Researchers from National University of Ireland Galway and the University of Limerick have concluded that “Recycling of European plastic is a pathway for plastic debris in the ocean.” That’s the title of a study published this week in the journal Environment International, showing that much of the plastic supposedly recycled by the EU, UK, Switzerland and Norway actually ends up in the ocean.
46% of European separated plastic waste is exported thousands of kilometres to countries in Southeast Asia. Once there, a large share of the waste is rejected from recycling streams into overstretched local dumps that contribute significantly to ocean littering.
The researchers estimate that in 2017 up to 180,558 tonnes of polyethylene from Europe ended up in the ocean. Polyethylene is one of the most common types of plastic in Europe, and the results showed that the UK, Slovenia, and Italy are exporting a higher share of plastic outside of Europe and see a higher share of their recyclable plastic waste end up as ocean debris.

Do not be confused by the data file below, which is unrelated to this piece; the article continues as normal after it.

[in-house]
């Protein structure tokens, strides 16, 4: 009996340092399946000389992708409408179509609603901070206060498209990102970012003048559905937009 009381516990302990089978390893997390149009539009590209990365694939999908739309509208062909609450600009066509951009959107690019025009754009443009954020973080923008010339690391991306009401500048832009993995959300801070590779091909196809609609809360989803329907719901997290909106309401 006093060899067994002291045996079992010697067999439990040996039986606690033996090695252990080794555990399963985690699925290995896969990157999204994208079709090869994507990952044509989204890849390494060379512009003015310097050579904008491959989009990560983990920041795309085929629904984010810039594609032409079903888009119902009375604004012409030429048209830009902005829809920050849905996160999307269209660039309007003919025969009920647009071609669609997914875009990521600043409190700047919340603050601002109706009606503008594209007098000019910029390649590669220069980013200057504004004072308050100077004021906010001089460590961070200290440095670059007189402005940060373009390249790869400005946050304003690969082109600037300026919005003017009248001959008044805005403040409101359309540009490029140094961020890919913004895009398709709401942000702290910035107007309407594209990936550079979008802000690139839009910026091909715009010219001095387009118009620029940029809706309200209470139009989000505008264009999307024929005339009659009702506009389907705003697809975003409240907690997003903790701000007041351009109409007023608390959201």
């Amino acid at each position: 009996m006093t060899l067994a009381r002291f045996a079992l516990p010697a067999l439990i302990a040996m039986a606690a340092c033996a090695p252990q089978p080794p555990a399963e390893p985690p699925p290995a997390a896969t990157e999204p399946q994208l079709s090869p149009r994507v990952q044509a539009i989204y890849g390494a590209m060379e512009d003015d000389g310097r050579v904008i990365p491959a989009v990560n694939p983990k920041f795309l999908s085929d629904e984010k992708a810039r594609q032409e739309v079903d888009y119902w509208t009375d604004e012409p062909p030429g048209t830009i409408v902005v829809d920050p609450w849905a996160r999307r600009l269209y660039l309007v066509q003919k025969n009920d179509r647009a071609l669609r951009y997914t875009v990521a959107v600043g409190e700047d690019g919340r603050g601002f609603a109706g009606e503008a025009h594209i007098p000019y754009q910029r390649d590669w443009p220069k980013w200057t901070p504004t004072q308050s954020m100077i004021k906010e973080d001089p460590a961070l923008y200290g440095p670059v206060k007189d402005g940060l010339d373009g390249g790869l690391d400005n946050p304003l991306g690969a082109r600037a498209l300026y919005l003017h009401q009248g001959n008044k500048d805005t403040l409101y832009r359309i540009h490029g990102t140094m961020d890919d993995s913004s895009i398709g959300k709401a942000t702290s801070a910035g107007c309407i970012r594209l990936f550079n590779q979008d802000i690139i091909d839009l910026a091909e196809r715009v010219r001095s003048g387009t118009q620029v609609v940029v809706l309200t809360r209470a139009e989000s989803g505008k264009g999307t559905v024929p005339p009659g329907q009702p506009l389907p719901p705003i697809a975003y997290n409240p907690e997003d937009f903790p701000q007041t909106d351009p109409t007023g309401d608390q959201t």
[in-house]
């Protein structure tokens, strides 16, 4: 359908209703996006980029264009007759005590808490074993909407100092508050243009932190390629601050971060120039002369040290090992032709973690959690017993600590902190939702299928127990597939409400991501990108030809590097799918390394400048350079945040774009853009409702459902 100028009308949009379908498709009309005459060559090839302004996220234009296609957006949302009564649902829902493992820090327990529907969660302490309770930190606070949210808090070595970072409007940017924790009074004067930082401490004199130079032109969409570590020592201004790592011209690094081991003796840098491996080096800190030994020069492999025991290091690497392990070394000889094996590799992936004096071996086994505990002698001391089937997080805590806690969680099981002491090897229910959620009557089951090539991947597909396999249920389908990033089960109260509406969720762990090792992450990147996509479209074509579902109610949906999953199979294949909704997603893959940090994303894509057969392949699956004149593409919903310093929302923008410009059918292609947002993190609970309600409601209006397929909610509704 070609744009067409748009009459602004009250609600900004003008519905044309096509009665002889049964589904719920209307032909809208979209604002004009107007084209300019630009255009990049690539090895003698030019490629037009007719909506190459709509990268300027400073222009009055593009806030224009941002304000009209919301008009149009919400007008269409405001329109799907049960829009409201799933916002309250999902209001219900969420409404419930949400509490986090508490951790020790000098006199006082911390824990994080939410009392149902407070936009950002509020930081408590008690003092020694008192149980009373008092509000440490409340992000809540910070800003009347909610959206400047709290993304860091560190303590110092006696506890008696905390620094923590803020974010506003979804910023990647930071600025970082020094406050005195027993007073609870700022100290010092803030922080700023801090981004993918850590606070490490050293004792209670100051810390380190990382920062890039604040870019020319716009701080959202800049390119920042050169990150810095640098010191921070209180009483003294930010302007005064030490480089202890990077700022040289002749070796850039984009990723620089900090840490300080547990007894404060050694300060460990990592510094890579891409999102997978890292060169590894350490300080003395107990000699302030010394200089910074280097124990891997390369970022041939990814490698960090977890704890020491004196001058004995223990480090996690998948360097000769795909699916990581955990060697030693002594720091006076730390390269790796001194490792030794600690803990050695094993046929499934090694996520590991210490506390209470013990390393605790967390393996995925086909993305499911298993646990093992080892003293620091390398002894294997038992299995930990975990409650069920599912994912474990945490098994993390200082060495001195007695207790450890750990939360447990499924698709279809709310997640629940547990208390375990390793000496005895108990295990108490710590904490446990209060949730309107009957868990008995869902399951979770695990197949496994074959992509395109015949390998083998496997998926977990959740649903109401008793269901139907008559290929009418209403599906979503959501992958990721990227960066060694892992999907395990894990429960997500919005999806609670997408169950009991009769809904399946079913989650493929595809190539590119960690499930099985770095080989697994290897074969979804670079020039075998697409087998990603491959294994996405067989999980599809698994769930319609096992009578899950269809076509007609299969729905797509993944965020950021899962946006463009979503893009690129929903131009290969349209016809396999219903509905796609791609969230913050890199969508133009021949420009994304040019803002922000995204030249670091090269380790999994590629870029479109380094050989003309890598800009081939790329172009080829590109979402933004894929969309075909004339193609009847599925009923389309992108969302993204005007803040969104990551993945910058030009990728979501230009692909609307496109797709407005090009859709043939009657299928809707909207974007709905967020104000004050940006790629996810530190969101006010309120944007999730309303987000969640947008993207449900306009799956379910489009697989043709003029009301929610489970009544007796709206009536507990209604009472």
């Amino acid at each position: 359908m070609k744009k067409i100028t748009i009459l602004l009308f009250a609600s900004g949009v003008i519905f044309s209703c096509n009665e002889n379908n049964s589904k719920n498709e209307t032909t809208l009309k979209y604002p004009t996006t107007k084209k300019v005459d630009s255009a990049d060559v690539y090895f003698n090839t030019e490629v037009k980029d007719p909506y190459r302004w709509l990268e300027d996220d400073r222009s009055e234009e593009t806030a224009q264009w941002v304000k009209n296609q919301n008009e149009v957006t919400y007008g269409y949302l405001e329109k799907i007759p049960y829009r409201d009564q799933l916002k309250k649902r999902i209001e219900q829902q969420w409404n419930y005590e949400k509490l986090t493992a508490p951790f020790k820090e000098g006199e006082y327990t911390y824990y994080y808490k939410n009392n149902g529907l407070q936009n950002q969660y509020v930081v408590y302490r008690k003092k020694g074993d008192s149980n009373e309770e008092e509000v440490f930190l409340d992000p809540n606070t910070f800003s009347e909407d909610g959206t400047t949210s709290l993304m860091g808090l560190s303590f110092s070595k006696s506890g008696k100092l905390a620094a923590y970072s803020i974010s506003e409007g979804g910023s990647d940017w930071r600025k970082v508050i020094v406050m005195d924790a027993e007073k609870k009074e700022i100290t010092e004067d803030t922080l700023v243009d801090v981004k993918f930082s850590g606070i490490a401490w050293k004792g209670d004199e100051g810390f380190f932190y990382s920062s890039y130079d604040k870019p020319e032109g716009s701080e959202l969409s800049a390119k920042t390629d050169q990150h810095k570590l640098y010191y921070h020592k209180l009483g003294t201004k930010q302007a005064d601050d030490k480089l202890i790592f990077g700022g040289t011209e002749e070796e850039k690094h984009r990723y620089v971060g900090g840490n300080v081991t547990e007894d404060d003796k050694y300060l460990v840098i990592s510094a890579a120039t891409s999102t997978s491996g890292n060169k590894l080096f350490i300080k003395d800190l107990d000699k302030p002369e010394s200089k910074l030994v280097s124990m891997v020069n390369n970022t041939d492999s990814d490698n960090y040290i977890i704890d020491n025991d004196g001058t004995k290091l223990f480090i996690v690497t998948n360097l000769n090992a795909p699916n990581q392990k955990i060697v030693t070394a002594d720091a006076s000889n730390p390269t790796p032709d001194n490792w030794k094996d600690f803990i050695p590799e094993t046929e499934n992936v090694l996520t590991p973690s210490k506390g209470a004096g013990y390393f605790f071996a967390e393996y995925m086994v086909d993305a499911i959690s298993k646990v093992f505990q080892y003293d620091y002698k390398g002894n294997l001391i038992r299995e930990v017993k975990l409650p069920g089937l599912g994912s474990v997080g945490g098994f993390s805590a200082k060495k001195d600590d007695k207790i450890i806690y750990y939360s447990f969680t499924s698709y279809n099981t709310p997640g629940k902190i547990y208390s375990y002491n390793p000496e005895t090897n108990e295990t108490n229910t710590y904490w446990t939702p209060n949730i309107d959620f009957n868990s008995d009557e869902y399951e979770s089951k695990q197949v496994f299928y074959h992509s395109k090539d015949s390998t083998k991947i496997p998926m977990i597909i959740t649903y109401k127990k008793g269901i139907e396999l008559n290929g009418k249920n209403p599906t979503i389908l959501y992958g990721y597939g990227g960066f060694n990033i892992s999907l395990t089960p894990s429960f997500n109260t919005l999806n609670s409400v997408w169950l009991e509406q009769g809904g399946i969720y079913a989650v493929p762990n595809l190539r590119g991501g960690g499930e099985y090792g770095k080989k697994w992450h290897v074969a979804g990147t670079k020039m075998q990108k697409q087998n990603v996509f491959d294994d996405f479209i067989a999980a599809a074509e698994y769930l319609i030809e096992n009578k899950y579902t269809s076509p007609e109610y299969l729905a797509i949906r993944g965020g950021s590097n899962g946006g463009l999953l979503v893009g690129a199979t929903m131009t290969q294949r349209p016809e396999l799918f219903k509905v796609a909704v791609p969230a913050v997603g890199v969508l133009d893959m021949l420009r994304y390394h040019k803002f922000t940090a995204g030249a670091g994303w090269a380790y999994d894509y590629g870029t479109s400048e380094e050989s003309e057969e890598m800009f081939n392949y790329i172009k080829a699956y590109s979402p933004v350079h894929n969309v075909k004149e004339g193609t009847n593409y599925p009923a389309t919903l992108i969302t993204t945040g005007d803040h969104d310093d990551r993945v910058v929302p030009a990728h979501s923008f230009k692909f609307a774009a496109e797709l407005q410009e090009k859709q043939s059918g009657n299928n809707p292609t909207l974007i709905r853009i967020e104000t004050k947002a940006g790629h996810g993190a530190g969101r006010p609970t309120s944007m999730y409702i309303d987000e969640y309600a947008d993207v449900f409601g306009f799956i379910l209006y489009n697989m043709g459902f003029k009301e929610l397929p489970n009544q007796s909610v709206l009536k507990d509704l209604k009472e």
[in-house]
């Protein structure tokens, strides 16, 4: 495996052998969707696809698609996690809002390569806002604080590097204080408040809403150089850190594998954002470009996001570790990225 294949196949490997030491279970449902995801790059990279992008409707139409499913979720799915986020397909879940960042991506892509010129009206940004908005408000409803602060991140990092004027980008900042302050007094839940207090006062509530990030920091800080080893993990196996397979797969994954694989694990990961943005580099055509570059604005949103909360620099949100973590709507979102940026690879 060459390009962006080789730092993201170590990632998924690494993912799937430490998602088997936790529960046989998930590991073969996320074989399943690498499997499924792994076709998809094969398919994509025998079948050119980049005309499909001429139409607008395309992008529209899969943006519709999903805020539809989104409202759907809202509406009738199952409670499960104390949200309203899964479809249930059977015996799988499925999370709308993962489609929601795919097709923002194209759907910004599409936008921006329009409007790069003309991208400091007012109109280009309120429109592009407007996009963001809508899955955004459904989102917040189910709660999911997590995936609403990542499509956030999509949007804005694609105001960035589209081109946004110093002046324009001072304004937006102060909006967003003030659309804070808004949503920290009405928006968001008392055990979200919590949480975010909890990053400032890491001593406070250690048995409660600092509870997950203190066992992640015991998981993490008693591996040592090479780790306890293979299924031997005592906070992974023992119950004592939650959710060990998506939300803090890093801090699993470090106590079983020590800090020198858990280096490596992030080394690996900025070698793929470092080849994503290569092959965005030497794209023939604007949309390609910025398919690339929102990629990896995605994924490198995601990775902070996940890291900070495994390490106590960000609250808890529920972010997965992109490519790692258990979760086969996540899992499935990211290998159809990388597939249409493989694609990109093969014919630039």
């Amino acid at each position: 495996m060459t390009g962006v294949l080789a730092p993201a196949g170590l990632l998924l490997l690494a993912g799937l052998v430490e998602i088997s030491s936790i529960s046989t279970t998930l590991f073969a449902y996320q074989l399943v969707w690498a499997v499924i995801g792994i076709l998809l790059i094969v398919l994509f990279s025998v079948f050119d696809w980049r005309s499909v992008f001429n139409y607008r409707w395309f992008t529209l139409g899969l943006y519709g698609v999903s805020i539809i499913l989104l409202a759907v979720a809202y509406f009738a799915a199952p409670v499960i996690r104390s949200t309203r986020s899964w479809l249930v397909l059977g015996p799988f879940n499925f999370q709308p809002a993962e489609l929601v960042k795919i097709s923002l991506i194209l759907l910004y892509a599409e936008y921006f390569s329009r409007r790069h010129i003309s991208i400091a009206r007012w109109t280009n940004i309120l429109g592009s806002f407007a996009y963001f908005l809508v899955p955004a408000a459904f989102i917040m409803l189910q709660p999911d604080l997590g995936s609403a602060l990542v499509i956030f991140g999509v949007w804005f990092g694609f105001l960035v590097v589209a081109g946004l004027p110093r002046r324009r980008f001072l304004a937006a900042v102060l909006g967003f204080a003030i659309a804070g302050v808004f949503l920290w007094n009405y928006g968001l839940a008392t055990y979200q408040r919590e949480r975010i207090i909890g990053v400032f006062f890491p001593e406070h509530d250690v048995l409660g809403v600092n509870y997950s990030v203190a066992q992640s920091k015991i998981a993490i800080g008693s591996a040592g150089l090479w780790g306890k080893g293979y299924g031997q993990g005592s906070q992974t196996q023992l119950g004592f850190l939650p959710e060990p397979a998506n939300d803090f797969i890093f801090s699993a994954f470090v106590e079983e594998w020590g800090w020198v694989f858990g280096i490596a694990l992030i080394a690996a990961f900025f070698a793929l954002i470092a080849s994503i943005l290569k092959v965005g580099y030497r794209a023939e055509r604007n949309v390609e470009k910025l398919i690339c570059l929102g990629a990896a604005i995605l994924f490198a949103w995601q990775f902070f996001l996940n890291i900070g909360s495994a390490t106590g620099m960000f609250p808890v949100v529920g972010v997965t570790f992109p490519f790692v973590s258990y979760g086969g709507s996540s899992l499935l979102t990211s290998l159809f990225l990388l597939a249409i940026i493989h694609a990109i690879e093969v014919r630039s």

Lead author George Bishop says that the results indicate “an important and previously undocumented pathway of plastic debris entering the oceans, which will have considerable environmental and social impacts on marine ecosystems and coastal communities.”
Using detailed international trade data and data on waste management in destination countries, the study modeled the fate of all polyethylene exported for recycling from Europe, accounting for different fates ranging from successful conversion into recycled resins, or ending up as landfill, incineration, or ocean debris.
Co-author David Styles explains, “Given that such a large share of waste destined for recycling is exported, with poor downstream traceability, this study suggests that ‘true’ recycling rates may deviate significantly from rates reported by municipalities and countries where the waste originates. In fact, our study found that up to 31% of the exported plastic wasn’t actually recycled at all.”